Hello Diego, first of all, tell us something about your upcoming work. What are you into at the moment?
I’m designing an album booklet for a Canadian musician, handling a couple of branding projects and a very exciting illustration project for a snowboard brand with my partners Anthony Harmon and Luis M. Torres.
Would you give a brief walk through your workflow?
With client projects, I usually put together a folder with the information and images that the client sends to me to have everything organized from the beginning. I think is important don’t waste your time by looking further into the mail for any question or document. Then, depending on what the client wants I start working with Photoshop or Illustrator. Occasionally I spend some minutes sketching in paper just to have a quick look into the composition or just take notes, it’s a tool that I use for warming up if you like. In personal projects, it’s all experimentation using different techniques for achieving something; that “something” eventually turns into another thing and the final outcome is unexpected even for me. These projects can take hours, days, weeks…and some coffee.
How has your work evolved over the years from when you where beginning?
Well, I’d say it evolved in all ways. I’m self-taught like many other people, but once you enter in a field with a lot of motivation as I did, you start looking for more: you read a lot, you explore every aspect, and you spend uncountless hours redefining your techniques and knowing deeper the software. On the other hand, the different experiences with partners, clients and your mistakes/hits teach you more than any theory, at least in my case.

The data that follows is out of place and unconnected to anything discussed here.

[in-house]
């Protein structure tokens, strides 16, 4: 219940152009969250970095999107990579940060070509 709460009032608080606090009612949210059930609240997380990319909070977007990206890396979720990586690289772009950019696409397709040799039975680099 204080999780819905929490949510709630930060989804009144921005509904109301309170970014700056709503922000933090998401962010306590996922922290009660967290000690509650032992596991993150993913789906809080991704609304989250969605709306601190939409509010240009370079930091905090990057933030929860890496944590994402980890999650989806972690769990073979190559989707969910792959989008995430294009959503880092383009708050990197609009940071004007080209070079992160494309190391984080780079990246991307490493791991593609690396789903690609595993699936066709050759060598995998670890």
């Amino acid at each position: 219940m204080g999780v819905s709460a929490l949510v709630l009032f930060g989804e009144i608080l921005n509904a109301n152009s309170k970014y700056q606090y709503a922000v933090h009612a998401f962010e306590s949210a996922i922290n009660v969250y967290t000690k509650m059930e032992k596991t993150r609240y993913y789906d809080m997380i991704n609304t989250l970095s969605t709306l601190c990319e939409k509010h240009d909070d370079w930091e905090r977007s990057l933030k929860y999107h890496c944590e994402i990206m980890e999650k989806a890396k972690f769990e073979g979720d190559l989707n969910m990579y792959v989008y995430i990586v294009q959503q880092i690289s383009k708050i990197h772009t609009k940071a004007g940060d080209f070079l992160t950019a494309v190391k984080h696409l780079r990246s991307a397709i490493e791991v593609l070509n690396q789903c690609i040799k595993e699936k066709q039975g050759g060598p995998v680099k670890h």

Tell us something about your clients, do you feel thereʼs something different out there, I mean, a different way to approach the creative process?
Depending on the client needs and profile, they go with a very detailed brief or they go with barely nothing. You need to be ready for all kind of situations. However, there are occasionally very particular clients that give you creative freedom. Others want something in the same line of a graphic I’ve created before (this is actually very usual).
How have you handled the business side through these “horrible years”?
To be honest I’ve never met horrible or good years. I’ve been working on my own the last 3 years with motivation and energy, that’s all I know. To me, taking experiences in different countries was crucial and it helped me a lot, personally and professionally.
It’s amazing when people trust in your skills for a project, thats the most important thing to me.
How do you choose the next project to be involved in?
It’s very easy to choose when I receive a client proposal and I feel comfortable with the work to do and the people behind the project. If they respect your work and they want the best of you; if there is something challenging and different…those kind of things are very important to me. Now when it’s something personal…that’s the most exciting thing (and time consuming). I use to be very restless: I like to explore different fields, sciences, theories, cultures, stories…When I feel a really strong attachment with something in particular, I just go for it.
Who’s the first designer that comes to your mind in a second?
Kazumasa Nagai, a japanese designer from the 60’s – 70’s.
What’s the place or what do you do when you feel you’re thinking in a bright way?
I feel fantastic walking with chill music, drinking black coffee and breathing pure air on a park. Also writting what I dreamt and trying to get ideas from it.
Something you’ve always wanted to do, but have yet to.
To explore, live and work in Japan.
Something you want the world to know about you.
I told my teacher, with 8 years old, that I knew about the moon because I went with my neighbor’s space-rocket. I still believe that travel was real.
Something that annoys or frustrates you about people.
Violence and lack of respect.
Your idea about social networks.
A very deep and complicated matrix.
What’s overrated/underrated today?
Sucess / Knowledge.